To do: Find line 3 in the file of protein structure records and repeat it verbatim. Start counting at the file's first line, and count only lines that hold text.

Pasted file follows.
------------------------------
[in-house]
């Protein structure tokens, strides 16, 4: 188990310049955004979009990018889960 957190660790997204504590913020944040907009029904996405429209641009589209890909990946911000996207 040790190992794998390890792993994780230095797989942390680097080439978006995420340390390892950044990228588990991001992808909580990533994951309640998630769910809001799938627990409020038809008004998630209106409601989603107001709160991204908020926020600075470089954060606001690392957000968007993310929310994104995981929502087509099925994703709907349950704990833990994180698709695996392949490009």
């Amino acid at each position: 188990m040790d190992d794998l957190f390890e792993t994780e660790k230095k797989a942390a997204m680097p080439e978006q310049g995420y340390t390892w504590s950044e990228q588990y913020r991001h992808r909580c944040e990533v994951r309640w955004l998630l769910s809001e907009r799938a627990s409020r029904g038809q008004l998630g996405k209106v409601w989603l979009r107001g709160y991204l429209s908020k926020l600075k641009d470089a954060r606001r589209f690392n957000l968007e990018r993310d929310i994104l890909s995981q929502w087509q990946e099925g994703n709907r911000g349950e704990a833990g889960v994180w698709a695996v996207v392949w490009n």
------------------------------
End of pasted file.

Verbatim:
């Amino acid at each position: 188990m040790d190992d794998l957190f390890e792993t994780e660790k230095k797989a942390a997204m680097p080439e978006q310049g995420y340390t390892w504590s950044e990228q588990y913020r991001h992808r909580c944040e990533v994951r309640w955004l998630l769910s809001e907009r799938a627990s409020r029904g038809q008004l998630g996405k209106v409601w989603l979009r107001g709160y991204l429209s908020k926020l600075k641009d470089a954060r606001r589209f690392n957000l968007e990018r993310d929310i994104l890909s995981q929502w087509q990946e099925g994703n709907r911000g349950e704990a833990g889960v994180w698709a695996v996207v392949w490009n």